Opinion Piece by David Pierpoint, CEO, The Retrofit Academy CIC
15 July 2021
PAS 2035: A Roadmap to Industrial Scale, High-Quality Retrofit
Visit any retrofit installer at the minute and mention BSI PAS 2035, and there is a good chance you will be shown the door. And understandably so because change is uncomfortable. But give it a few years, and the energy efficiency industry caterpillar may see these crucial few months of transition as the moment it turned into a beautiful butterfly.
BSI PAS 2035 is the new standard for delivering domestic retrofit projects. It was created in response to Each Home Counts – a government-sponsored ‘root and branch review of the sector – that provided some damning evidence on the quality and safety of many retrofit projects delivered under schemes like the Energy Company Obligation (ECIO). It concluded that homeowners and social landlords needed to be protected from an industry addicted to subsidies and grants and mired in a culture of mediocrity (or worse). PAS 2035, also government-sponsored and developed via BSI pan-industry groups, was created to provide the industry with a Code of Conduct. Published in June 2019, the ECO industry has been given two years to transition – a sensible timeframe given the wide-ranging reforms required. Further government-funded schemes such as the Local Authority Delivery Scheme (LADs) and Social Housing Decarbonisation Fund (SHDF) also require full compliance with the standard, in order to access the multi-millions on offer.
The key aspects of PAS 2035 include:
- The adoption of a consistent process, including initial advice, dwelling assessment, planning and design, installation and evaluation.
- A sensible approach to risk management, with qualified and accredited people taking on specific responsibilities.
- The mandatory involvement of a Retrofit Coordinator to provide cradle-to-grave project management and to ensure PAS 2035 is applied in full.
- The creation of a Medium-Term Retrofit Plan for every property, creating a pathway to Zero Carbon for every home.
In fairness to the rump of the energy efficiency industry, the majority have invested time, money and effort to make the transition. But there is a worrying amount of ‘gaming the PAS’ going on – people and accreditation schemes interpreting the PAS, identifying supposed loopholes and conceiving some frankly bizarre workarounds. TrustMark, the overseers of a new quality assurance regime, will have their work cut out trying to police this race to the bottom, even if it is happening in plain view on various social media forums.
The reality of retrofit is this: we have 27 million homes to retrofit in less than 30 years. By retrofit, we mean reducing heat and energy demand from those homes to as low a position as it is practical, economic and sustainable to do so. Often this will involve cuts in C02 emissions of at least 60% and in many cases more than 80%. Achieving this is challenging and cannot be done without a coherent plan. We know enough about retrofit to know that doing it badly is usually worse than doing nothing at all. It results in unintended consequences such as damp, mould and a residual performance gap. Delivering a Net Zero housing stock at a super-industrial scale, while being bogged down in endless snagging, is impossible.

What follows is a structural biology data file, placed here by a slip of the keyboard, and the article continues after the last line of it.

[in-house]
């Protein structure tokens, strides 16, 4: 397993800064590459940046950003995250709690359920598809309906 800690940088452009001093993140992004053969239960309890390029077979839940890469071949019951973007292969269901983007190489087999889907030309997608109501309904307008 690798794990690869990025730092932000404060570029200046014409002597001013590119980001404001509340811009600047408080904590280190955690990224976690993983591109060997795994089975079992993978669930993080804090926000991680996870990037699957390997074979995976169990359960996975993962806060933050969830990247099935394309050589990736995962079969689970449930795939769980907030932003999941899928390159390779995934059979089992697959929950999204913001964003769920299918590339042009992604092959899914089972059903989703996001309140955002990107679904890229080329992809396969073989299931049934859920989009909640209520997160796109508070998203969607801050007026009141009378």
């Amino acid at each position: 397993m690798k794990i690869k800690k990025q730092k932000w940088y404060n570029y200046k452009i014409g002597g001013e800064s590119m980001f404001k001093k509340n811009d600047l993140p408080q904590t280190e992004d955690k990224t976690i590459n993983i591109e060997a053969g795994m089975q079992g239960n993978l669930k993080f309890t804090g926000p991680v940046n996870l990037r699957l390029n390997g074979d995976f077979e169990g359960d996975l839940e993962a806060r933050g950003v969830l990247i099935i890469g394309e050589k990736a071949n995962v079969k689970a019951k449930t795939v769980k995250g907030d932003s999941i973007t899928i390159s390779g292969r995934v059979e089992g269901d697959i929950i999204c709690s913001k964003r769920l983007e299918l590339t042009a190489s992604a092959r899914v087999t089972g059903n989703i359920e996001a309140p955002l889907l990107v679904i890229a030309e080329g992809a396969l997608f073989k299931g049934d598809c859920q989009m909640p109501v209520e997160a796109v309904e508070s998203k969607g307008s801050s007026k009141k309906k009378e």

The ‘race to the bottom represents a threat to this mission because it turns the PAS into a tick-box exercise that enables access to funding, rather than it being the means of protecting householders it is supposed to be. This is perhaps an inevitability when funding is made available without it being entirely aligned with new standards. So, we need to cut the industry a little slack (but not too much) and provide it with appropriate support. At the same time, we need to create the pathfinders that plot the course for a ‘race to the top’ too. Here at The Retrofit Academy CIC, for example, we are working with the Northwest Energy Hub (BEIS’ local agency in the region), to trial a new approach where assessment and coordination of projects can be done independently of contractors, who are in turn brought in to deliver as per the agreed sequence and specification. We will share the findings from this project with every local authority in the UK, with a view to providing an alternative approach to LADs schemes.
The other crucial factor in enabling a ‘race to the top’, is ensuring there is a sufficient volume of qualified, competent and accredited people nationwide. We know there is a massive skills gap, as recent research suggests this could be as large as 200-300 thousand people over the next decade. Again, progress is slower than it needs to be on this front. Retrofit Coordinator and Retrofit Assessor numbers are in the hundreds – although there is still latent capacity. One of the ways The Retrofit Academy CIC are supporting government programmes is to connect the competent Coordinators with the local authorities and contractors working on LADs and SHDF projects. Once again, there is a need for national, regional and local leaders around the issue. We are working with Andy Burnham’s Greater Manchester Retrofit Taskforce, and there is already a commitment to a £1.1m Retrofit Skills Hub that we are part of, working with a range of colleges and training providers in the region. We are also delivering two projects through the Community Renewal Fund (CRF) to create training capacity and capability regionally. But MUCH MORE needs to happen quickly so the skills issue does not become the elephant in the room.
The Whole House Retrofit area returns to Futurebuild 2022 in partnership with Osmosis and The Retrofit Academy. Whole House Retrofit will offer a showcase for the solutions and services that can underpin whole house retrofit at scale. Find more information here and contact us to enquire about showcasing your innovation at Futurebuild 2022.